Shaking his head, Eliran gritted his teeth.

“Gods damn them all,“ he spat as he crumpled to the earth.

Hurrying to his side, young Narla threw her arm about her friend and held him close, his head upon her shoulder.

“It’s alright, Eliran,” she soothed. “It’s alright.”

“No, it’s not!” Eliran retorted as he sprang to his feet. “Those fools are too stupid and blind to see they’re being lead by the nose!”

“Well,” Narla began, but swiftly fell silent.


The young Mage Adept moved to speak, but once again fell silent.

As Eliran stared at her, his gaze darkened. “You too, hunh?”

“Well, can you blame me?” Narla replied as she shot to her feet. “I mean…come now, Eliran, can you truly blame me?”

“Alright, well, yes,” Eliran nodded, “it was no secret, Aunt Areta hated being Matriarch. And yes, she was happier here with me amongst our flowers than out there parleying with idiots and morons. But killing her own? Truly? She loved this place! The Tower was her home! She would never have harmed a soul here!”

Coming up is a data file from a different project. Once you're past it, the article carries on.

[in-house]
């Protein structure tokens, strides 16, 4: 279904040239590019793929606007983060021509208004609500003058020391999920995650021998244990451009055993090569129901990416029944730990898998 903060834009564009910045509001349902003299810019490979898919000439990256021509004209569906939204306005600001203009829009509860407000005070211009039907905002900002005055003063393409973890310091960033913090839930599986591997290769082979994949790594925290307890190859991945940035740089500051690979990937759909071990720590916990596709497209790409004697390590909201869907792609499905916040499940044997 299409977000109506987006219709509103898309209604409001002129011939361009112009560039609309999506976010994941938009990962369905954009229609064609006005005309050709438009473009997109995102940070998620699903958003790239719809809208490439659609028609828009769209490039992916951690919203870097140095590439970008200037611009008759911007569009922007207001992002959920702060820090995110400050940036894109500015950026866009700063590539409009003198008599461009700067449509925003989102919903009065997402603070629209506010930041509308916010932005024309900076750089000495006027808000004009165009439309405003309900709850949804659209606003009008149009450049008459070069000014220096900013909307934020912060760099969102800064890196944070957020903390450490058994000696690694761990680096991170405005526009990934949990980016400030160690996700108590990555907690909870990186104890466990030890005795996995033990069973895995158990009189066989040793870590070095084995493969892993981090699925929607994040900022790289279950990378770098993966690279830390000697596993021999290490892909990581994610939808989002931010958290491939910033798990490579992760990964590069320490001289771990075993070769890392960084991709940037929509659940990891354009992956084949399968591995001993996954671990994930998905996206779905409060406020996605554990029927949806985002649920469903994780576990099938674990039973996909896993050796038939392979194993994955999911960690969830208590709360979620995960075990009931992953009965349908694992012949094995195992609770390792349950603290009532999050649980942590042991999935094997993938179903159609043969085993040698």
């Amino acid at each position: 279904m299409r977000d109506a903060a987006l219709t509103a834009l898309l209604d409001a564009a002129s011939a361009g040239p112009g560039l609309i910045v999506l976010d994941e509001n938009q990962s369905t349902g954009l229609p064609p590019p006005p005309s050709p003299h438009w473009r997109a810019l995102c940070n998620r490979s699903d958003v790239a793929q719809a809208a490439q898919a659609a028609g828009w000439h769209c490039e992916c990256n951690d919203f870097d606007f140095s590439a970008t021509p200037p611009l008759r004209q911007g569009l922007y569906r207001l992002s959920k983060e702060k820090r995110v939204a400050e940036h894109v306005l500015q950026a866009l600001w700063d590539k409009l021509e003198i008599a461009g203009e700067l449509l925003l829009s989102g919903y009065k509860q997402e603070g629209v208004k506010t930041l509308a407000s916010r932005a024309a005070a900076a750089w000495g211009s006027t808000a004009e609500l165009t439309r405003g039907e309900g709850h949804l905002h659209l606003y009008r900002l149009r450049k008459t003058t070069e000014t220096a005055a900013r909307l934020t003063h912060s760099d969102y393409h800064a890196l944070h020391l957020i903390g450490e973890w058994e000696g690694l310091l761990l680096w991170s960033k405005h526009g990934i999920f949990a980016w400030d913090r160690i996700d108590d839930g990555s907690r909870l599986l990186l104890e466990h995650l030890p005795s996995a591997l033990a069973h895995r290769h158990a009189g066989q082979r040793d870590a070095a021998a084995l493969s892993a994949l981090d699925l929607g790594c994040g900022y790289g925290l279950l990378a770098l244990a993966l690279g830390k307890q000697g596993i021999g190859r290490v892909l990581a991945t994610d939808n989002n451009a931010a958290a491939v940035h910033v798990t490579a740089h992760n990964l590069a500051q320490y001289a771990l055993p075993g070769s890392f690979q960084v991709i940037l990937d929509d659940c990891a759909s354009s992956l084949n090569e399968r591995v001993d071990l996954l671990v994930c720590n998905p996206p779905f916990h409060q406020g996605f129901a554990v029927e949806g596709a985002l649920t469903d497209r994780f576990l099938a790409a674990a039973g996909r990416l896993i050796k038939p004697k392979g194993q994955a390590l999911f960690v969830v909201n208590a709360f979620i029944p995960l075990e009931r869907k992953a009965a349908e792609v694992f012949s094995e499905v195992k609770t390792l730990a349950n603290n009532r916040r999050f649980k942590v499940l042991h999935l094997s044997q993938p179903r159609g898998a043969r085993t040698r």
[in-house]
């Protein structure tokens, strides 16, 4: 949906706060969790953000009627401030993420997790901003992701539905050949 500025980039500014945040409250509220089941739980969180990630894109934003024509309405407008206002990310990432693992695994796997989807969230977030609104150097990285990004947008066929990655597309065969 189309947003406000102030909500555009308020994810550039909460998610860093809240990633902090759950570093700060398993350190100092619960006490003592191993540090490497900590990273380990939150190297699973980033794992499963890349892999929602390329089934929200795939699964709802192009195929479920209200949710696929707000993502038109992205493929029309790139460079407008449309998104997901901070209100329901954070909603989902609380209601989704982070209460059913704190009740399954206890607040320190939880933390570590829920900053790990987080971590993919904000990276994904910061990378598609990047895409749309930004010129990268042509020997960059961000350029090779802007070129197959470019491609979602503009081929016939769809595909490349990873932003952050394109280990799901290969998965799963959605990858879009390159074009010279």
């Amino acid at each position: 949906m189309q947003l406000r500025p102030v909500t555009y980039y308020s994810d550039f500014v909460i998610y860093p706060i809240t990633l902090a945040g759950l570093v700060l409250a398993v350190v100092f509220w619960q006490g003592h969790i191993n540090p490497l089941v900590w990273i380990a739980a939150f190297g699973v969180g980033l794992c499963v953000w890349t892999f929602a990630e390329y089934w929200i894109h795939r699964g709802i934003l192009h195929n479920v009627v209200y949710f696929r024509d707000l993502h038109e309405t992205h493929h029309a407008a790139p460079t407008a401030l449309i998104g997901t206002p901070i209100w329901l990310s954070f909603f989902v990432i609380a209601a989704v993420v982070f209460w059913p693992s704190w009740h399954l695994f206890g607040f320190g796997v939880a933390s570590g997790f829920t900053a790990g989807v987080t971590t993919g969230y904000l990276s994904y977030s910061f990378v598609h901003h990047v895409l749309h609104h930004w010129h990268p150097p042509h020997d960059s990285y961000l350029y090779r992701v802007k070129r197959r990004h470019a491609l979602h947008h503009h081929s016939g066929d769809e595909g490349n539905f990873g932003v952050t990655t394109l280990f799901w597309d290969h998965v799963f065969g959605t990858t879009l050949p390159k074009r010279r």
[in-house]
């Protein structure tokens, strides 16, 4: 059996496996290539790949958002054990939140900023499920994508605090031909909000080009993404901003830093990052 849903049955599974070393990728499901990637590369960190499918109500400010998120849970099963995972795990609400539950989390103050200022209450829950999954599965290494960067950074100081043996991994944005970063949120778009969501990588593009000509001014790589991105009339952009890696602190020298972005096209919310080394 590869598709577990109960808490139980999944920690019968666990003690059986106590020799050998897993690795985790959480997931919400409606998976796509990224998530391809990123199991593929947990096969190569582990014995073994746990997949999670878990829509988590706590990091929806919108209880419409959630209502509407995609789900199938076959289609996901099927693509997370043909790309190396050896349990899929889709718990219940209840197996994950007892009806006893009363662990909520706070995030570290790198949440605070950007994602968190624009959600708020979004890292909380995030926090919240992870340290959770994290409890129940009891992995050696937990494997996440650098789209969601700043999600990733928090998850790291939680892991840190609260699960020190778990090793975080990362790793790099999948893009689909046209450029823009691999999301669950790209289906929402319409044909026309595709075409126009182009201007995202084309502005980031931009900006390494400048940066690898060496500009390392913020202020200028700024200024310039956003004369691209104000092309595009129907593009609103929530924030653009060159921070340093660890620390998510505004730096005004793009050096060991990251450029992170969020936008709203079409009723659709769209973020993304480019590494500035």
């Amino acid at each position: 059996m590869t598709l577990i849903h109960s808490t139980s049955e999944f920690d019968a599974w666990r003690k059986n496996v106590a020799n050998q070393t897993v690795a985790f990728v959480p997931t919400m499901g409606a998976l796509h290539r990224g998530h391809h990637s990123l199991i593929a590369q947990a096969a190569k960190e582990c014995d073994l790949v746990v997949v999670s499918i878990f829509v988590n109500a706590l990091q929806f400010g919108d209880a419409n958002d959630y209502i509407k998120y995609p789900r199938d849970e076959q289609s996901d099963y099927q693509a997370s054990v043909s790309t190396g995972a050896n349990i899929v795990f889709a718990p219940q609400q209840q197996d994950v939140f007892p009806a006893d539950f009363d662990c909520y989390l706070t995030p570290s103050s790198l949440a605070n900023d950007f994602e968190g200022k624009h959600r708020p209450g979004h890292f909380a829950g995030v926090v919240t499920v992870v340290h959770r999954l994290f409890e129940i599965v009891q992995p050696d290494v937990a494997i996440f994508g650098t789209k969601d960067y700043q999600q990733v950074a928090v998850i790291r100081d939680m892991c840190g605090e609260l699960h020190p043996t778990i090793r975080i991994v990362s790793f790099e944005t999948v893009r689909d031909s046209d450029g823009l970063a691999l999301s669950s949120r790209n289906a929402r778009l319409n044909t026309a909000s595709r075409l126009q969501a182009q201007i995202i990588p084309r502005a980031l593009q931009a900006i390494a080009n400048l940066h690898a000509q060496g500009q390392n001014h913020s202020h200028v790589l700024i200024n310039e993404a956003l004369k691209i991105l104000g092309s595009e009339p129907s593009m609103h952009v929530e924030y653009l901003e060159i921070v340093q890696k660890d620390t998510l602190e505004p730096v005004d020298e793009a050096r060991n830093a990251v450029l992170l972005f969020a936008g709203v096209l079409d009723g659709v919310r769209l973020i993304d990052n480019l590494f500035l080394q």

“Then, how do you explain what she did?”

“Narla, it doesn’t fit!”

“What doesn’t fit?”

“Oh dear, gods, Narla, the tapestry, remember? Do not just look at each thread on its own, you must–”

“See the full tapestry. Yes, yes, so you keep saying.”

“Then see the full tapestry!”

“I am, damn it! And all I see is your aunt losing her mind, doing the unspeakable and running off to only gods know where!”

Stunned, young Eliran took a step back. “Gods give me strength.”

“Alright then,” Narla said, sitting cross-legged as she spoke. “What tapestry do you see?”

Gritting his teeth, Eliran fought for calm. Then, breathing deep, he sat cross-legged before his friend.

“First,” he began, “if Aunt Areta was so close to the edge, why would she take such a personal role in working out this new accord with the highland barons? Why not send old Thaddeus?”

Narla shrugged. “Because she didn’t trust him.”



Sighing, Eliran shook his head, an act that brought a barely suppressed smile to Narla’s lips.